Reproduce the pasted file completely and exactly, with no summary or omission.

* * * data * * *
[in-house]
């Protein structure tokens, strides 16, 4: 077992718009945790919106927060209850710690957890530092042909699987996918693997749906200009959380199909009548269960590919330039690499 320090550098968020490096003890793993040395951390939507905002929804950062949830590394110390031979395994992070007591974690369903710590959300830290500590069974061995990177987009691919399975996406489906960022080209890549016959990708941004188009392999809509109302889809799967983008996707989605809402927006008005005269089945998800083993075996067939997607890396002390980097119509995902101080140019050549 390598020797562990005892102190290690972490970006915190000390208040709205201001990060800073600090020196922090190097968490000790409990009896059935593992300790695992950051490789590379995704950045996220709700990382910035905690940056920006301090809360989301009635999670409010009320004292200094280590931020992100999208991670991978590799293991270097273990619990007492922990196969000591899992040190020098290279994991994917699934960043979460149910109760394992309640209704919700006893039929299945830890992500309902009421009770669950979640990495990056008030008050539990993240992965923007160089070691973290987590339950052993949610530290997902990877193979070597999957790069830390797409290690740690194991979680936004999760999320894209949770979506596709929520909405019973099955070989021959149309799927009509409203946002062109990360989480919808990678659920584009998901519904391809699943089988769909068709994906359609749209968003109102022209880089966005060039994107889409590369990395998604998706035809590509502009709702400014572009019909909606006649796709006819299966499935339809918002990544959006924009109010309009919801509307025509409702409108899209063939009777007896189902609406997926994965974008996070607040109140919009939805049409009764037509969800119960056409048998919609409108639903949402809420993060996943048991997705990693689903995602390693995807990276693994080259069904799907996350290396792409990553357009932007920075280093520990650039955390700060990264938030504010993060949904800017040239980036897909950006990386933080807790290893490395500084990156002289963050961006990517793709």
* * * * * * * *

[in-house]
């Protein structure tokens, strides 16, 4: 077992718009945790919106927060209850710690957890530092042909699987996918693997749906200009959380199909009548269960590919330039690499 320090550098968020490096003890793993040395951390939507905002929804950062949830590394110390031979395994992070007591974690369903710590959300830290500590069974061995990177987009691919399975996406489906960022080209890549016959990708941004188009392999809509109302889809799967983008996707989605809402927006008005005269089945998800083993075996067939997607890396002390980097119509995902101080140019050549 390598020797562990005892102190290690972490970006915190000390208040709205201001990060800073600090020196922090190097968490000790409990009896059935593992300790695992950051490789590379995704950045996220709700990382910035905690940056920006301090809360989301009635999670409010009320004292200094280590931020992100999208991670991978590799293991270097273990619990007492922990196969000591899992040190020098290279994991994917699934960043979460149910109760394992309640209704919700006893039929299945830890992500309902009421009770669950979640990495990056008030008050539990993240992965923007160089070691973290987590339950052993949610530290997902990877193979070597999957790069830390797409290690740690194991979680936004999760999320894209949770979506596709929520909405019973099955070989021959149309799927009509409203946002062109990360989480919808990678659920584009998901519904391809699943089988769909068709994906359609749209968003109102022209880089966005060039994107889409590369990395998604998706035809590509502009709702400014572009019909909606006649796709006819299966499935339809918002990544959006924009109010309009919801509307025509409702409108899209063939009777007896189902609406997926994965974008996070607040109140919009939805049409009764037509969800119960056409048998919609409108639903949402809420993060996943048991997705990693689903995602390693995807990276693994080259069904799907996350290396792409990553357009932007920075280093520990650039955390700060990264938030504010993060949904800017040239980036897909950006990386933080807790290893490395500084990156002289963050961006990517793709």